Wednesday, December 04, 2013

How God Deals With Our Enemies and How He Deals With His -- Exodus 15:4-8

--> Pharaoh’s chariots and his army He has cast into the sea; And the choicest of his officers are drowned in the Red Sea.  The deeps cover them; They went down into the depths like a stone.  They right hand, O Lord, is majestic in power, Thy right hand, O Lord, shatters the enemy.  And in the greatness of Thine excellence Thou dost overthrow those who rise up against Thee; Thou dost send forth Thy burning anger, and it consumes them as chaff.  And at the blast of Thy nostrils the waters were piled up, The flowing waters stood up like a heap; The deeps were congealed in the heart of the sea.”
 
Continuing in song, the Children of Israel give us glimpse of God’s capability in dealing with our enemies.  Not only were Pharaoh’s chariots and his army cast into the sea, but the text also says, “the choicest of his officers” were drowned.  Our enemies can put forth their very best – in personnel or efforts or technology – God can still defeat them all and always. (This theme resurfaces many years later in the account of David and Goliath – the very best the Philistines had to offer in their challenge to Israel.)  The Bible goes on to say here in Exodus that the choicest of warriors went “down like a stone” that would never again come to the surface.  When God is the One who truly destroys our enemies, they never resurface.

And then the song turns to pointing out some attributes of God Himself as the warrior.  He has a ‘right’ hand that is majestically powerful.  Perhaps the adjective was selected to impress upon us the fact that no one or no thing has more power, as “majesty” implies the highest in the land.  And with this power, God not only destroys the enemy, but He ‘shatters’ him.  In our English language, we have the range of marring something, or ruining it (from its original state), or destroying it (making it very difficult to repair as when after an accident, a vehicle is rendered to be ‘totaled’ or ‘a complete write off’), and then there’s “shattering” something or making it totally impossible to ever put back together again.  That is what God does with our enemies.

Now knowing how God deals with the enemies of His children is enough to make any sane person not want to go against them.  Something perhaps those who today have no use for the Jewish nation of Israel or for Christians, and who want to eliminate all of us, should well keep in mind.  But even worse than that is how God deals with those who actually are arrogant enough to rise up directly against Him, and to scorn Him personally.  Towards them, the text says, God applies the full force of the “greatness of His excellence” – the ultimate knockout-punch if you like.  The song tells us God emits His “burning anger” towards them and they are “consumed like chaff”.  I looked ‘chaff’ up in the dictionary to get a better idea of its meaning as a noun.  Chaff can mean the husks of corn or other seed separated by winnowing or threshing; or chopped hay and straw used as fodder; or worthless things; or trash.  What came to mind is that they all burn well.  The tie-in of this image of how God deals with His own enemies may well be a prelude of what the rest of Scripture depicts as the fate of all who ultimately reject Him as Lord and Savior.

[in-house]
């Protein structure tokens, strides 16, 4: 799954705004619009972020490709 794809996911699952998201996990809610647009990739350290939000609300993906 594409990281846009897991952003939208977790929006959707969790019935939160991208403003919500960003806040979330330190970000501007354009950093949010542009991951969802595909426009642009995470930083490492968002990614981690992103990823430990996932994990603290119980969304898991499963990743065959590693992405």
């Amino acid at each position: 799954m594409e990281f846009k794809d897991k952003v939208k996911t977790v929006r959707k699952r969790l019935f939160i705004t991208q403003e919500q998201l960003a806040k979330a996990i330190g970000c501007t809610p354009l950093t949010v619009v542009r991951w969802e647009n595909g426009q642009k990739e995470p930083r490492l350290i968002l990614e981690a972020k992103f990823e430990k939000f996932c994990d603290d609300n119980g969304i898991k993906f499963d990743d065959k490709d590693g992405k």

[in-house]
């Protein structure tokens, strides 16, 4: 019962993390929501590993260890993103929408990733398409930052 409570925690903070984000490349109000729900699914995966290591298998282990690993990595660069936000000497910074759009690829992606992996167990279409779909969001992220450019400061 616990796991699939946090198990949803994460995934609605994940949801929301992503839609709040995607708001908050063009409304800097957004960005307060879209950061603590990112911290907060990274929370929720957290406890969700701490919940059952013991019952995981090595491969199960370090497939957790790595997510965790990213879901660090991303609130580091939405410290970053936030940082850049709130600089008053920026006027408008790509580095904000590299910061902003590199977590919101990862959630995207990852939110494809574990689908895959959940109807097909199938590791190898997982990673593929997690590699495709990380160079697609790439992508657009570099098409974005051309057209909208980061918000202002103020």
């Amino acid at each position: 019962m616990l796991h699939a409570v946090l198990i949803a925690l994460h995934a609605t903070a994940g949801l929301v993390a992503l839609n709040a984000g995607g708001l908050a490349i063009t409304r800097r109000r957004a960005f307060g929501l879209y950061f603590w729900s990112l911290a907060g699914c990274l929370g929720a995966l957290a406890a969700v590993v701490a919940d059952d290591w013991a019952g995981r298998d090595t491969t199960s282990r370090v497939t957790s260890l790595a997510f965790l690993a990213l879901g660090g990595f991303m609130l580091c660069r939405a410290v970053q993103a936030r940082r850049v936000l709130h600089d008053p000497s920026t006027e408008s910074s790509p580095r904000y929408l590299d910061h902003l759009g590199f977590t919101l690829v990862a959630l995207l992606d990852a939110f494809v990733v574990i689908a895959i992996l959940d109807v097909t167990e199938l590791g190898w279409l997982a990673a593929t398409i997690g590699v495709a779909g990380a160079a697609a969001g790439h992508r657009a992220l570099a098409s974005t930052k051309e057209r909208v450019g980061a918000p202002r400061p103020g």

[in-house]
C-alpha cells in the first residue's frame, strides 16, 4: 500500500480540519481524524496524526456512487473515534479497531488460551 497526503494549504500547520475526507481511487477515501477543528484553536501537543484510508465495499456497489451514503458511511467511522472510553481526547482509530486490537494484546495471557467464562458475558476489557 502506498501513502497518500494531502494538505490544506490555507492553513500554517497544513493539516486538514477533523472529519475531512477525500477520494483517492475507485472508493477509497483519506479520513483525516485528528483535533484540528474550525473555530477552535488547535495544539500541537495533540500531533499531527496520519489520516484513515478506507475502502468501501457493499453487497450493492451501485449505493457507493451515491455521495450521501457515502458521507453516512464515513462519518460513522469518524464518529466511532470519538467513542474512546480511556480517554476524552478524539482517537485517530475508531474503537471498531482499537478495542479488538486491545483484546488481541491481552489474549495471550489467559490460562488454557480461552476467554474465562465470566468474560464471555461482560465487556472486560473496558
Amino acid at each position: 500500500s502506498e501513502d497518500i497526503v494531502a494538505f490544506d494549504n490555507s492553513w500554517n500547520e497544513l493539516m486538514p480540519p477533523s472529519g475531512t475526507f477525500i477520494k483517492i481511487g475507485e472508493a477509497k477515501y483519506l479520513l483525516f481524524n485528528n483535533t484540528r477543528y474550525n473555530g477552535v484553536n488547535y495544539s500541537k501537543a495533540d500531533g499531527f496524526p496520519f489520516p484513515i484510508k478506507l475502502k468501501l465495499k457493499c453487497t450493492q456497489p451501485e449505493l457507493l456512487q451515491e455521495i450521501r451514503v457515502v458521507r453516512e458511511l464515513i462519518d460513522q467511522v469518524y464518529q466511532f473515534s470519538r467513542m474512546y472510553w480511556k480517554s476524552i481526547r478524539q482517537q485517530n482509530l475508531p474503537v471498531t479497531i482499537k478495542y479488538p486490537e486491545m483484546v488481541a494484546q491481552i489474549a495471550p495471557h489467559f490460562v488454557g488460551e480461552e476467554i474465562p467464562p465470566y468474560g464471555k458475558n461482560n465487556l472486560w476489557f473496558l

Finally, God uses His power to suspend at His will the very laws of nature He ordained and controla in order to defeat our enemies.  In the case of the children of Israel, God breathes a blast and causes the waters that are normally subject to gravity, to pile up like a heap on either side of the passageway He opened for His children to cross the Red Sea on.  The “deeps” that otherwise were there due to the depth of the water were no longer visible, for they were “congealed” or solidified (transformed if you like) into a solid upon which Moses led his congregation over.

That is our God.  That is how He deals with your enemies and mine.  And that is how He deals with His own personal enemies.  But you say, “Fine, but God is not dealing with my enemies, He’s letting them make mincemeat out of me right now.”  I am glad you added the “right now” at the end.  And I am sure that the children of Israel felt exactly that way for 400 years (that’s longer than your whole lifetime and mine) while they served as slaves to the Egyptians.  You see God’s timing is not our timing.  You and I wear watches and follow clocks and calendars to give time some sort of order and make it easier for us to communicate.  But God who actually created ‘time’ is not at all ‘bound’ by it.  If we can somehow accept that, then we’ll be better able to realize that what matters is not “biding our time” but rather learning to “bide His time”.
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